The Mason City Globe-Gazette from Mason City, Iowa on March 21, 1939 · Page 2
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March 21, 1939

The Mason City Globe-Gazette from Mason City, Iowa · Page 2

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Mason City, Iowa
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Tuesday, March 21, 1939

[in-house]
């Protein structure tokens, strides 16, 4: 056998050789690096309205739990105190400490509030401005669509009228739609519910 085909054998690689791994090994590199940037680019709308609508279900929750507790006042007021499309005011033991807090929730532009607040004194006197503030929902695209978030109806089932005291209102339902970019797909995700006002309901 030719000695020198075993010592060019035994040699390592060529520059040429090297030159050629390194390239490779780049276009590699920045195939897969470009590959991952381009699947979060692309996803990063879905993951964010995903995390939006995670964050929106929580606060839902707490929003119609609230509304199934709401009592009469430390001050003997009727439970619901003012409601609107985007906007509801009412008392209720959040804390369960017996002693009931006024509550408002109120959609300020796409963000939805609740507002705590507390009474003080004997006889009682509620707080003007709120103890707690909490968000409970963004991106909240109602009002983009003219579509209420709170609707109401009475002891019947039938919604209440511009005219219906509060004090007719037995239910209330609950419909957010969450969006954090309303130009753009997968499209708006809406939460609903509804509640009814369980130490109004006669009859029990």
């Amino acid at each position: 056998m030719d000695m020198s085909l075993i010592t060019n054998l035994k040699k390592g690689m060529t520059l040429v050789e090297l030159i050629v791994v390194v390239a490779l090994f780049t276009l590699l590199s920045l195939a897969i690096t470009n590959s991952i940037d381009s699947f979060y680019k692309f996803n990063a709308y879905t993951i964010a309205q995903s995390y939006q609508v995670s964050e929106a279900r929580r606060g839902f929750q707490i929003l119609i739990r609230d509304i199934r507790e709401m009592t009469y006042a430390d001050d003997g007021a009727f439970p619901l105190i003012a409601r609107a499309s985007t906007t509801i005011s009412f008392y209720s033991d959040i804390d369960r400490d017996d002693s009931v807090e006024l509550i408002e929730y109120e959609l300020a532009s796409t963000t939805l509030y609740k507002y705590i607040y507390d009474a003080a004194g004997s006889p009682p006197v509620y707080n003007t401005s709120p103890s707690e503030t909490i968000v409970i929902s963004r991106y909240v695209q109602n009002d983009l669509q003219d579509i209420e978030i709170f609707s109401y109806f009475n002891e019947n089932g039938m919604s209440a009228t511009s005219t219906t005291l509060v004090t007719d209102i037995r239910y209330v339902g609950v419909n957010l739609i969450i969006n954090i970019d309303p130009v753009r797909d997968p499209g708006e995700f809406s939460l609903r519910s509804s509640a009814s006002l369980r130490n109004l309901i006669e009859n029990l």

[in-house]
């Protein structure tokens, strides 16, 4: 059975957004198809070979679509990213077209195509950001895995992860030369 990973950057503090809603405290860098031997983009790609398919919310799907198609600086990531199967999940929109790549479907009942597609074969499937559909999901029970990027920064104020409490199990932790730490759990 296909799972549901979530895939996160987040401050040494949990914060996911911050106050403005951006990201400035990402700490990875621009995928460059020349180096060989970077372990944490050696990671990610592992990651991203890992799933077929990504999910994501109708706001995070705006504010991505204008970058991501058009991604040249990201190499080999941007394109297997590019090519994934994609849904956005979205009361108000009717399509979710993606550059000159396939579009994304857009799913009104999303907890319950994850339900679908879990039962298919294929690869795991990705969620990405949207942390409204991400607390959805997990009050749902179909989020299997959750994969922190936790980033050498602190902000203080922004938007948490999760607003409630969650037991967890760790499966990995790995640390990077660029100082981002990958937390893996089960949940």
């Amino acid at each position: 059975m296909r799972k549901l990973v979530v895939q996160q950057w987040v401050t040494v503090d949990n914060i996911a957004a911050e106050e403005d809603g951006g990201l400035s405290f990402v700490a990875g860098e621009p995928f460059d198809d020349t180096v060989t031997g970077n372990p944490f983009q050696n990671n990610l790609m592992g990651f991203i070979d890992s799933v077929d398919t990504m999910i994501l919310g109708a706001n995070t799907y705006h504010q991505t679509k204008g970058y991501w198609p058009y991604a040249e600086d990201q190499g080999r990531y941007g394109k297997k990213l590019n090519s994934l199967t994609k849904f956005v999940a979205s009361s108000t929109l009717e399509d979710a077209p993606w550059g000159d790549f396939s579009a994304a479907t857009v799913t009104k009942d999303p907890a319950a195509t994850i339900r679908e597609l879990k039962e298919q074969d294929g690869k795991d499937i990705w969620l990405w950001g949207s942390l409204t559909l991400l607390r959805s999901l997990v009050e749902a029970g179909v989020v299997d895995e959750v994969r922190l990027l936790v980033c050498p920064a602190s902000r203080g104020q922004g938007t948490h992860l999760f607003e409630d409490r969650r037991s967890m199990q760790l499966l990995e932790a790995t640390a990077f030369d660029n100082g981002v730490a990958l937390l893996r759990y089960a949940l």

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^*x2£x**z^y*atxt»vxtiit^fift£ TUESDAY, MARCH 21, 1939 DOUGLAS TO GET QUICK SUPPORT Speedy Confirmation by Senate Expected for Court Nominee WASHINGTON, (/P)--President Roosevelt's nominatign of William O. Douglas to succeed Justice Louis D. Brandels on the supreme court appeared headed Tuesday for speedy and overwhelming senate confirmation. Although most western senators expressed disappointment th someone from their region wa not chosen, none said specifical he would oppose the 40 year o chairman of the securities corr mission. Republican Leader MI Nary joined democratic Leacu. Barkley in predicting quick ap provai. Representative Franklin (D Miss.) said the appointment prob ably would mean Douglas' nom nation for president on the demo cratic ticket next year. Speculation arose over tit choice _of a new SEC head. Th remaining commissioners are un derstood to feel that on this se lection will depend to a great ex tent whether the agency will con tinue its active holding regulatio and regional reorganization c utilities holding companies o whether, as one administratio adviser put it, there will be trend "to the right." Some well-informed person said Commissioner Jerome Frank who was reported planning to re sign, might be persuaded to sta on and become chairman. Thes men also proposed filling the va cancy on the commission from th present staff. NEWS BEH Injuries From Auto Mishap Fatal to Man OSKALOOSA, (/P)--Pneumonia resulting from exposure after an automobile accident a week ago resulted in the death of Josiah Stanley, 75, former Mahaska county supervisor. AUNT HET By Robert Quillen "In the old days you could size up new neighbors by watchin' their furniture as they moved in, but now you have to wait and see if t h e installment collector acts mad." Paul he could take Chamberlain Was Caught Flat Footed WASHINGTON--One officia inside version is that Chamberlain, Daladier and Boosevelt had -ome inside information aboui what Hitler was going to do . . . considered · i I inevitable therefore were not surprised. T h e y m a y have known it in the sense t h a t , a s a l l Czech fortresses had been delivered up to Hitler with the Sudeten l a n d , everyone knew i.^ .-wmvA itir.^ the rest whenever he decided to break bis promise. Apparently they did not know he would break his word right after the ides of March, or even this year. That Chamberlain was caught flatfooted is evident in the fact that he was at that very moment publicizing a trade rapprochement with Germany, sending a mission to Berlin. And Mr. Roosevelt told his press conference this was not the crisis he hinted at before he started his naval cruise. (He did not say so, but he merely knew then both Mussolini and Hitler were to bring up new troop classes; the crisis he expected apparently was that still threatened by Mussolini in the Mediterranean). They were all outwitted again. Chamberlain and Daladier are supposed here to have a definite ilan of stopping the dictators at he point where they have expected the next crisis--in the Mediterranean. But no one here believes hey will or can do anything effective about Rumania or^Memei. M in Bread Basket Britain, France and the U. S. eem to have been cutting Hitler vhere it hurts, in the bread basket, even before the U. S. treasury declared its 25 per cent tariff pen- Ity against nazi goods. Their buying in Germany has alien off this way (commerce de- oartment figures in round millions of dollars): t'nittd Kingdom Trance \: s 937 ... 174 126 84 038 . . . 141 87 60 Hitler's purchases from Britain nd France have not declined as nuch, and have increased in the Jmted Slates. (He has been buy- ig mostly factory machinery here hat he cannot get anywhere else). he Hitler buying report shows in millions of dollars): Uniled Kin : dom France V. S. 937 ... J24 63 113 938 ... 113 57 162 * * * Corcoran Leaves Town Tommy Corcoran left town un- nnounced last week for a vaca- on. As he was the leader of the alace insurrection a"=inst tax ppeasement, the Morgenthau- anes appeasers are cheering hey also have other more def- ite indications that the president ay be on their side. The excellent inside lobbying job which saved much of Mr Ickes' interior department appropriation from congressional economizing was done by his assistant the ex-congressman William Beiter. As an ex-member he had the privilege of the house floor and used it. (Copyrltkt/Kini Tenures. I n t ) EXPLANATION IS GIVEN ILDUCE Hitler Wants to Be Sure Mussolini Has Full Understanding · BERLIN, #P) _ Adolf Hitler made doubly sure Tuesday that his Italian axis partner, Premier Mussolini, understands developments of last week when Germany a b s o r b e d parts of Czechoslovakia. The reichsfuehrer gave Italian Ambassador Bernardo D. Attolico a personal letter to Mussolini, persons close to the Italian embassy said, before the envoy left Monday night for Rome to report to II Duce. He was expected back in a few days. It was believed the next expansionist move would come from Memel this weekend. Japan Congratulates Hitler Field Marshal Hermann Willelm Goering and his wife left for San Ac-mo, Italy, Tuesday afternoon, to resume their vaca- ion, interrupted last week when ifi was called back to Berlin. Later Goering is to see Mussolini and possibly also Marshal Italo Balbo governor of Libya, in Africa. (Japan sent Hitler congratula- lons on the nazi absorption of Sohemia-Moravia, but the absence of similar felicitations from Rome vas interpreted as a possible indication that Mussolini did not approve of it.) Indicates Question Settled Foreign observers felt that Hiter s permission to Goering to con- mue the holiday was an indication hat the question of the return to Germany of Memel--a 1099- Quare mile Baltic strip under -dthuaman sovereignty--had been ettled and that Lithuanians had promised not to attempt to pre- ent that former German district from getting "home to the reich " Ambassador Attolico saw both Witler and German Foreign Minis- MASON CITY GLOBE-GAZETTE Air Ya Listenin? KGLO COLUMBIA BROADCASTING SYSTEM NETWOBE 1219 KILOCYCLES r ". -- "**"«»i j.-uj.cigu minister Joachim von Ribbentrop Monday night. Sources close to the Italian embassy believed the reported letter to Mussolini explained the various .steps Hitler took regarding Czecho-Slovakia and the necessity for each step. Woman on Way to Iowa City Becomes Mother in Marengo MARENGO, /P)-The s t o r k on. As a result, a baby girl was born to Mrs. Marie Fort of Red Oak at a hospital here instead of in Iowa City, where she was going by ambulance at the time the stork made his visit. The mother and baby later were taken to their original destination, 30 miles away. T,,H rf TBLLIN' YA: KGLO's musical offerings for Tuesday night run the gamut from "swing" to "sweet"-from "com" to "southern style blues"--from "old time" to ·+ music "styled for tomorrow." And those who will be dishing it out need no introduction a ·. * Sweet Touch Emil and his Commanders, attracting more friends every week, entertain from 7:30 to 8 p. m. with a sweet touch on moderns and oldies. * o » Top Notch Swing Benny Goodman and his crew breeze in from the Earle theater in Washington at 8:30 for a i?3} f i, h l ui ' show ' The yi! Play "Well, All Right," a new instrumental trio. The killer- diUer will be "Swingtime in the Rockies." Martha Tilton will sing "Tears From My Ink Well." . * * « Corn to Cider . From 9 until lo,p. m., it's the Bam Dance Frolic, featuring Mac's Truckers and yodeiing Gloria Brown. Here anything goes from "corn" to "cider." * » » Southern Blues Smart music with a touch of the blues pours in for a half hour, beginning at 10:15, as the nationally famous orchestra of Herbie Holmes entertains at the Surf ballroom, Clear Lake That gentleman from the Mississippi delta" will have as his vocalist, lovely Nancy Hutson a winsome southern lass with a catching southern brogue. » ,* * Distinctly Sweet Wayne King comes in with the distinctly sweet waltz music from 10:45 to 11 p. m . * a » 'Sway" and Smart At 11 p. m., its "Swing and Sway With Sammy Kaye " followed at 11:30 by the smart tunes of Dick Stabile and his orchestra. * » » Training Dope Catch up on all the day's baseball training camp dope by listening to Jim Woods' Sports Lamera every day at 6:15 p. m. · * ? * Birthday Show " ncl ?,, NLck ' s Junior Music -Hall will feature the second anniversary party of Patty and Her Gang Tuesday from 5:30 to 6 p. m. The gang's best playlet of the year, "Mystery of the Mi=s- mg Husband," will be repeated Patty will sing "Deep Purplei' by request. FORUM SPEAKER SLAIN ROBBER IDENTEFIBD CHICAGO, f/P)_A robber slain by pursuing policemen was identi- h * * U n Sday * as Fred Boehm, about 40, of New York. The identification was made by H. S. Kling- iell, manager of a hotel where Boehm had been living for the past six weeks. Facts That Concern You Tuesday P. M. 5:15 Singin' Sam, Coca-Cola 5:30 Uncle Nick's Junior Music Hall 6:00 News of the Nation, P. G and E. 6:05 Sons of the Pioneers, Poultry Tribune 6:15 Jim Woods' Sports Camera 6:30 Navy News 6:35 Stop and Listen 7:00 News of the World, United Home Bank 7:05 North Iowa Forum, Dr. W A. Castles 7:la The Town Crier 7:30 Emil's Commanders 8:00 News 8:15 Music for Men, U. E. I. 8:30 Benny Goodman's Swing School, Camel Cigarefs CBS 9:00 Barn Dance Frolic 10:00 Evening News Roundup 10:15 Herbie Holmes' Orchestra (Surf) 10:45 Wayne King's Orchestra CBS 11:00 Sammy Kaye's Orchestra, CBS 11:30 Dick Stabile's Orchestra, CBS 12:00 Sign Off Wednesday, March 22 6:00 Alarm Clock Hour GAS Morning News Roundup 7:00 Time and Tunes, First National Bank 7:15 Burroughs A. \Valtrip, Radio Chapel 7:30 Home Folks Frolic, Iowa Master Breeders Hatchery 7:4D Musical Clock, Merkel's 8:00 Richard Maxwell, CBS 8:15 Today in Osage, Osage Merchants 8:45 Musical Clock, Nash Coffee Company 9:00 Pretty Kitty Kelly, Wonder Bread, CBS 9:15 Clear Lake on the Air, Clear Lake Merchants 9:30 Organ Reveries, Innes 9:4o Charles City on the Air, 10:00 Melody Time, Mier Volf and Sons 10:15 Parade o£ Bands 10:30 Morning Concert, X'ance Music Company 10:-4o Church in the Wildwood Marshall and Swift 11:00 Home Town News, Iowa Shoe Brokerage 11:15 Mystery Melody Game 11:30 Markets ·ii.43 fllid^dsy Review ' 12:00 Mac's Truckers 12:30 Front Page News by Pat P a t t e r s o n , International Harvester Company 12:45 Hank Hook on the Street . MR. FARMER, is A BIG. NEW CUSTOMER! BEER BUYS THE PRODUCE OF.3MILUONFAKMACRES ANDHE(?£,MR.WORKMArJ. ARE A MILLION JOBS MADE BY BEE G000 crops at good prices. . . isn't that the ^1 ,LQ ^ r S hef that farmers """y wan « fcince 1933, the brewing industry has bought 15 billion pounds of American farm products payng good prices, too. Add to that, the million jobs that Beer has made . and the fact that Beer pays a mil. lios dollarsa dayin taxes:local, state, national. To safeguard these advantages, the brew- BEER. AND HEPE.MR.TAXPAY£(? ISA HUGE SUM TO LIGHTED YouuTAX BURDEN J irith^iTr stai V d3 ready to ""t**^ fully with all l aw enforcement authorities. The brewers can enforce no laws... but thev dn iM»t that retail beer outlets should £w » offense to anyone, Would you like a. booUei that describes the 11^^ pro ^ ra ? 1 of dir ect action? Address: 7mK « £ WersIndu3trial F o^dation, 19 East 40th St., New York, N. Y. 1:15 The Town Crier 1:30 American School of the Air, CBS 2:00 Indianapolis Symphony Orchestra, CBS 3:00 Today's Devotions, the Rev L. R. Cartwright i''i? 7r' m c- e Out for Dan «ng, CBS 3.45 U. S. Navy Band, CBS 4:lo So You Want to Be · CBS ' ' " 4:30 March of Games, CBS 4:45 Mail Bag Hour 3:15 Singin' Sam, Coca-Cola =:30 Lone Ranger, Pfaff Bakine Company 6:00 News of the Nation, P G and E. , 6:05 Sons of the Pioneers K-TM ^°? j 700 ^' s P"ts Camera b.du Alclodeers Quartet 6:45 Aloha Land 7:00 News of the World, United Home Bank 7:05 North Iowa Forum 7:15 The Town Crier 7:30 Music for Men, U. E I 7:45 News a'TM n'l r Theater - Texaco, CBS 9:00 9 O'clock Tempos 9:30 Ranch Boys 9-';!5 On With the Dance 10:00 Evening News Roundup 10:15 Charles Baum's Orchestra, CBS 10:30 Wayne K i n g s Orchestra. .a beverage of moderation '" '"'^- ··, ^ ii^ . 11:00 Glen Gray's Casa Loma Orchestra, CBS 11:30 Henry King's Orchestra, CBS 12:00 Sign Oft Pilot Rescued After Swimming One Hour in Ocean; 2 Drown SAN PEDRO, Cal.. (ip)_A 19 year old airplane pilot, rescued after more than an hour of swimming in the Pacific, was brought here Tuesday with a story of a forced landing on the ocean and the resultant drowning of his father and uncle. ,, R'cbard Carey, 19. and James Buntmi, 30, both of Long Beach were pulled from the ocean late Monday by the crew of a tugboat Carey said his father, Anthony J. Carey, oO, Long Beach mining man, and his Uncle Jack Carey a Long Beach city employe, both drowned within 20 minutes of the forced landing. Nazis Change Name of Wilson Square PRAGUE, (U.R)_Woodrow Wilson Square at Olmuetz has been rechnstened Hermann Goering Platz for Adolf Hitler's No. 2 nazi, it was announced Tuesday. Masaryk Square, named for Czechoslovakia's first president, was named Adolf Hitler Platz. Dr. W. A. Castles, mldwestern area representative of the American Red Cross, will be interviewed on the North Iowa Forum over KGLO Tuesday from 7:05 to 7:15 p. m. by Hank Hook of the radio staff. The part of the Red Cross in major disasters in recent years will be stressed during the program. W H O 1000 KILOCYCLES TliESDAr EVENING 5:00 Captain Midnight 5:15 Dick Tracy 5:30 Jock Armstrong 5:45 Xante Orphan Annie 6:00 Pete's Mountaineers 6:15 Vocal Varieties 6:30 News 6:45 SongfeHows 7:00 Johnny PresenlJ i:30 For Men Only 8:00 Baltic of the Stici 8:30 Fibber McGce 9:00 Bob Hope 9:30 Uncle Ezra 9:15 Name the Place 10:00 Amos 'n' Andy 10:15 News 10:30 Back-to-thc-Bible 10:45 Dance Music NBC B L U E N E T W O R K 600 K12.0CXCLES TUESDAT EVENI.VG 5:00 Don Viinslow ol the Nivy o:15 Io-.va Federation ot Women's Clubs 5:30 Lamp Lighting Time =:·« Puctotfs Sportslants aisj Weather Reports 3:50 Evening News 6:00 Easy Aces 6:45 Life Savers 6:50 Musical Moments 7:00 The Green Hornet, drama i :30 Information Please 8:00 Mary and Bob 8:30 "Doc-' Hockwcll-s Brain Trust 9:00 Dr. James Slocum Speaks 9:lo Smoke Dreams 9:30 The Inside Story 10:00 KcwsUme I0:io Joe Sanders' Orchestra 55 J^E^S 1 Em « r K«"«r Council £ £ urt HoucVs Orchestra 11:00 harry James 1 Orchestra H:30 Orrin Tucker's Orchcjtra More than 16,000.000.000 pieces of mail were distributed by the post office department in 1038. RISSE LASHES LEGISLATURE "We're On Road to No-Where," Mitchell Representative Says DBS MOINES, (IP)--The Iowa general assembly heard itself appraised Tuesday "as the leasl effective of legislatures" and ir the next breath was urged to "nol be discouraged." At the same time republican leadership in the house cautioned that night sessions, "at least three this week," would be necessary if (hat body is to keep abreast of its work. Representative H. P. Risse (R) of Mitchell, gave the house its verbal "going-over." "Let's get down to business," he shouted, "we're now on the road to no-where. I'm ready to put myself on the spot to go to work." Claus, Blue in Tiff Risse, a minister and insurance dealer in private life, took the floor following a brief but sparkling tiff between Representative Claus Randall (R) of Manly, and Representative Robert D. Blue (R) of Eagle Grove, over Randall's attempt to bring up for early consideration, a bill by which 500 to 1,000 patients in Iowa state hospitals would be returned to county homes. The bill was not on the calendar. Blue resisted Randall's motion challenging the house to "dump the calendar (now controlled by a sifting committee) if you want to." "This house," Blue continued, "is in a log jam; we're a week behind the senate." With that Randall withdrevv his motion, and Risse's admonition followed. Liberal applause from the floor and gallery followed his retirement. The galleries were well filled with old age pensioners. Peisen Urges Courage Representative Dean W. Peisen (R) of Eldora, leader of the house reorganization group, poured oil on troubled waters when he appealed to the membership to "sweat it out" and not be discouraged. "I say Risse hasn't discovered anything new, but we shouldn't lose faith in ourselves for the democratic way is the hard way. You are going to wish you were back home, that's one of the penalties for being here." Representative E. A. Moore, (D) of Harlan, ended the affair with a plea to "end the addresses and go'to work." SLAIN BY TERRORISTS SHANGHAI. W--Terrorists, inactive for nearly a month. Tuesday shot and killed Wong Shigh-Zung, an official of the Japanese-sponsored shipping control bureau, while he was shaving in his hotel room in the international settlement. ; Nazi Citizen Shot by Jew at Brasov . BUCHAREST, (/P)_The shooting of a German citizen by a Jew at Brasov caused concern Tuesday m the Rumanian capita], where King Carol has taken the lead in a Balkan struggle to escape complete German political and economic domination. The German was reported in a grave condition. Some sources believed Germans might regard the shooting at Bi-asov, which is 100 miles northwest of Bucharest, as an "international incident." Followed Argument The wounded German, Dr. Hjalmar Krarzt, had gone to a Jewish community house at Brasov, reports from that city said and an argument between him and the. doorman's wife developed whereupon her husband appeared and shot him. Dr Krarzt was taken to a hospital. Officials meanwhile said trade discussions with Germany would not be concluded for several days Rumania, they said, has not grant-' 1 ? e £ n H n y any monopolistic hts, but instead will adhere to a free commercial policy Prepared for Defense As for Hungary, Germany's anti-Comintern pact partner, au- ^h ft s . sai . d . Humanias relations vith that state were "as good as can be expected." However a spokesman added that Rumania vas prepared to defend every inch of her territory and regarded the present frontier with Hungary as JD3J, Rumania seemed to have escaped German economic domina- lon and Carol assumed the leadership of Balkan forces opposed o the nazi political and economic penetration. VOICES VIEW ON GARNER FUTURE Elliott Roosevelt Says Vice President in Line for 1940 FORT WORTH, Texas, (iPj-- Elliott Roosevelt, son o£ the president, says Vice President John N. Garner is "in the driver's seat right now" as a likely democratic- candidate for the presidency in 1940, In a radio broadcast, young Roosevelt said Monday night there is little room to doubt that Mr. Garner and the president ot the United States have traveled separate roads since the winter oC 1937. Reports have it that the vice president became so incensed over the administration's handling of the sit-down strike situation that he quit Washington and returned to Uvalde for a six-month vacation. Since his return, his opinions have been at variance with the president's as to the path beinz taken by the democratic party." Terming Garner "a party man" the speaker said Garner saw in last fall's elections a return to conservatism and that Garner was "reported to have requested frequently that the administration sense the trend and bring the democratic party into a more conservative alignment." Roosevelt declared, however, "I do not feel qualified to voice an opinion as to the results thus far and the future attainments of t$e conservative element as opposed to the new deal." st Person Leaps 7 rom "Suicide Bridge" PASADENA, Cal., OF)--"Sui- ide bridge," spanning the Arroyo iego at Pasadena's western en- rance, claimed SO lives before the ity erected high fences in August 937. The fences served their pur- ose until Monday. Then Andrew 5. Campbell, 29, a Los Angeles ·hauffeur, climbed around one nd, inched his way 200 feet to he center and dropped 100 feet to rus death, detectives reported. GETS LIFE SENTEN'CE HOUNDUP, Mont., (fPi--Attor- neys for Nick Ratkovich, 36, seti- enced to life imprisonment for the 2.DO holdup-slaying of Steven Roncevich, 78, have 30 days in vhich to seek a new trial. · ·''- : . ·few «M »tet h» tM ip«lal ·». Whllt Miiy T«lt« LMrrie Van NESS Di , 20-22.; East State; YOU CAN DO YOUR IRONING THIS EASY MODERN WAY PAY AS LITTLE AS 50c per week F E A T U R E D 1. A f o l M I e d i e J boocr on which E V E R Y T H I N G *B W IrooexL X. Da your frocfn| in ANY nxia la the. bante. . Die may tomtn- ienl height tjb3e -- f r i uMe hot 4. When not iit a.e, pm ^,j .,, J n l · h e l l or linm «!«·«. endi of roll «rt O P E N . «- -IRON- 10 J THESS- Conlrol. 7, TbermofUt Con. tre-T. »- 1000 v,i,t 11, o c Com* fn »nd «ee (hi, « Ir»n«r. It|« .,, ii,.l h homes *ntj «partmenl!. We'll be A SENSATIONAL $ DOWN Puts Both in Your Home Balance on Convenient Terms! 1O DAYS ONIY BOTH $5912, Take Advantage of the Best Offer We Have Ever Made! fturie Van Hess CD f. F T Q u f Cfnl.. :» ^^^^ 20-2Z Easl Stale St. Phone 17